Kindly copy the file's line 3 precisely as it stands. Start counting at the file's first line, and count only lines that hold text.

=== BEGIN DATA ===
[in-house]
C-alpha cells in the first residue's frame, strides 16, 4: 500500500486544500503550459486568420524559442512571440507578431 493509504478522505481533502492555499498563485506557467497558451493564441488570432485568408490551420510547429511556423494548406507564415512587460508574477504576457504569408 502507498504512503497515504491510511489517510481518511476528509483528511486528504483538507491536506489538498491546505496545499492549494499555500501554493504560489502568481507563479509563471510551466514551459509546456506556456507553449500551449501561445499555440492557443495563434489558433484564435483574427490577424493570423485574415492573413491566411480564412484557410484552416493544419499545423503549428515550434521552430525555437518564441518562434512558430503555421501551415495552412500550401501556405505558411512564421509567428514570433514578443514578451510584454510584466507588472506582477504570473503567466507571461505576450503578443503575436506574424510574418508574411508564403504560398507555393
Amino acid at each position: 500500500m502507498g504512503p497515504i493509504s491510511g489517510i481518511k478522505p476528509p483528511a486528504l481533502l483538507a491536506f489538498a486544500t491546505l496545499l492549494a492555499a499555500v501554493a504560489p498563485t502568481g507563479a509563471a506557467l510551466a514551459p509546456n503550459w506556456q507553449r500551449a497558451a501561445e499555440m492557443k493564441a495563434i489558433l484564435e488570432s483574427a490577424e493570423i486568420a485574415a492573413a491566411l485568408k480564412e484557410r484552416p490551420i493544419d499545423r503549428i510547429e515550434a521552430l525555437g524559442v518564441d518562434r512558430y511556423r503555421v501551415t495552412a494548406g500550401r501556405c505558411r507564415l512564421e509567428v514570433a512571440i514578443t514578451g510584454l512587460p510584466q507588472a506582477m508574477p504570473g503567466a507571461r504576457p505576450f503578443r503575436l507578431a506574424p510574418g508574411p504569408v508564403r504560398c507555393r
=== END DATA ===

Amino acid at each position: 500500500m502507498g504512503p497515504i493509504s491510511g489517510i481518511k478522505p476528509p483528511a486528504l481533502l483538507a491536506f489538498a486544500t491546505l496545499l492549494a492555499a499555500v501554493a504560489p498563485t502568481g507563479a509563471a506557467l510551466a514551459p509546456n503550459w506556456q507553449r500551449a497558451a501561445e499555440m492557443k493564441a495563434i489558433l484564435e488570432s483574427a490577424e493570423i486568420a485574415a492573413a491566411l485568408k480564412e484557410r484552416p490551420i493544419d499545423r503549428i510547429e515550434a521552430l525555437g524559442v518564441d518562434r512558430y511556423r503555421v501551415t495552412a494548406g500550401r501556405c505558411r507564415l512564421e509567428v514570433a512571440i514578443t514578451g510584454l512587460p510584466q507588472a506582477m508574477p504570473g503567466a507571461r504576457p505576450f503578443r503575436l507578431a506574424p510574418g508574411p504569408v508564403r504560398c507555393r